Bill Ackman Is The Latest High-Profile Short Seller To Abandon Bearish Bets

Zinger Key Points
  • For years, Ackman accused Herbalife of being a predatory pyramid scheme, and he didn't necessarily change his opinion of the company when he closed out his short position.
  • "We exited because we believed that the capital could better be deployed in other opportunities, particularly when one considered the opportunity cost of our time,” Ackman wrote.

On Tuesday, hedge fund investor and Pershing Square Holdings Ltd PSHZF CEO Bill Ackman told investors he will no longer be participating in activist short selling campaigns.

What Happened? In his annual letter to Pershing Square investors, Ackman said he is retiring from activist short selling following a failed bet against multi-level marketing company Herbalife Nutrition Ltd HLF, a position which he exited in 2018.

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Why It's Important: In the letter, Ackman said Pershing has had mixed results with its past short selling campaigns, and they have successfully generated significant media exposure for the company.

“Fortunately for all of us, and as importantly for our reputation as a supportive constructive owner, we have permanently retired from this line of work," Ackman said.

For years, Ackman accused Herbalife of being a predatory pyramid scheme, and he didn't necessarily change his opinion of the company when he closed out his short position.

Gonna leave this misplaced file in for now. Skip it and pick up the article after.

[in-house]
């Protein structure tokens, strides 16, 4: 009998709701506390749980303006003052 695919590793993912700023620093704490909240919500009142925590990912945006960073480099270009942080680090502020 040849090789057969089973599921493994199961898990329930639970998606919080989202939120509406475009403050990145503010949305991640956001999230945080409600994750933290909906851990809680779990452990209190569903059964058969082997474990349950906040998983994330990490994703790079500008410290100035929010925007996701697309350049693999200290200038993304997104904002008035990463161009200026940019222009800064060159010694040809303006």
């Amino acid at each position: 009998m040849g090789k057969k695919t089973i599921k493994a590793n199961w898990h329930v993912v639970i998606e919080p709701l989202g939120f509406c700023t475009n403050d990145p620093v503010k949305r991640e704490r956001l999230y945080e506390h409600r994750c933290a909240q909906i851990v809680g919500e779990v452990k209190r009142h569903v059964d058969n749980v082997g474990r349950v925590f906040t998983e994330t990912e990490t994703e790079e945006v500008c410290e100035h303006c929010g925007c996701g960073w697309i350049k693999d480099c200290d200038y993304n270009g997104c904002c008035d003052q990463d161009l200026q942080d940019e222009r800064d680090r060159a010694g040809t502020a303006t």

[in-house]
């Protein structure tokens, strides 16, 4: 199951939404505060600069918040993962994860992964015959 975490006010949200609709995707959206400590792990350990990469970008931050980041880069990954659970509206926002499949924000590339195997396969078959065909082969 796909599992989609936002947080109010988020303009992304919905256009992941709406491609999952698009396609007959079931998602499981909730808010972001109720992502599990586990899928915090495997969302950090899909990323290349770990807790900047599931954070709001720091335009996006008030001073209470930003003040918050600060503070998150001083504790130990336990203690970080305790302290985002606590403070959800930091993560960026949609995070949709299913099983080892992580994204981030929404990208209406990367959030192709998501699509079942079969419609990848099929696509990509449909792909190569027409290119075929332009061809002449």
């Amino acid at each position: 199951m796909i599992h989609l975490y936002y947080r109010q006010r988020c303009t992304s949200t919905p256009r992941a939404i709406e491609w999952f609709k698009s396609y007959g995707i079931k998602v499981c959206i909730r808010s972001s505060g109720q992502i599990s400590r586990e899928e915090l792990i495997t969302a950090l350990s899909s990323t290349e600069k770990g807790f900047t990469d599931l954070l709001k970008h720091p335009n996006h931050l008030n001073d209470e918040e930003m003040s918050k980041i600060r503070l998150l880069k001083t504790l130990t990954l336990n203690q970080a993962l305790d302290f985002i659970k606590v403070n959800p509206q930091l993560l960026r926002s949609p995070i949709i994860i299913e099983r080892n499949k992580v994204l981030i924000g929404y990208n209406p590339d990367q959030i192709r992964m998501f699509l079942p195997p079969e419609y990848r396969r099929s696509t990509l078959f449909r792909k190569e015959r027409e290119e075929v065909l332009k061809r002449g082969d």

"We exited because we believed that the capital could better be deployed in other opportunities, particularly when one considered the opportunity cost of our time,” Ackman wrote.

Pershing Square executed extremely profitable short trades on Federal National Mortgage Association FNMA and Federal Home Loan Mortgage Corp FMCC in 2007 prior to the U.S. mortgage crisis.

Ackman is not the only high-profile former short seller who is stepping back from bearish bets for the time being. Citron Research's Andrew Left abandoned his firm's 20-year stretch as one of Wall Street's most prominent short sellers in early 2021 after Left and his family were allegedly threatened and harassed by supporters of meme stock GameStop Corp. GME.

Benzinga's Take: If short selling disappears or is drastically reduced over fears related to the social media-fueled targeted buying campaigns in meme stocks the market has experienced in recent years, it will be a double-edged sword for investors.

They may no longer have to deal with institutional investors suffocating struggling companies with constant short selling. Instead, the market may see a growing number of market bubbles, corporate frauds and scams that would have otherwise been exposed by short sellers like Ackman and Left.

Posted In: Andrew LeftBill AckmanCitron ResearchNewsPenny StocksHedge FundsSmall CapGeneral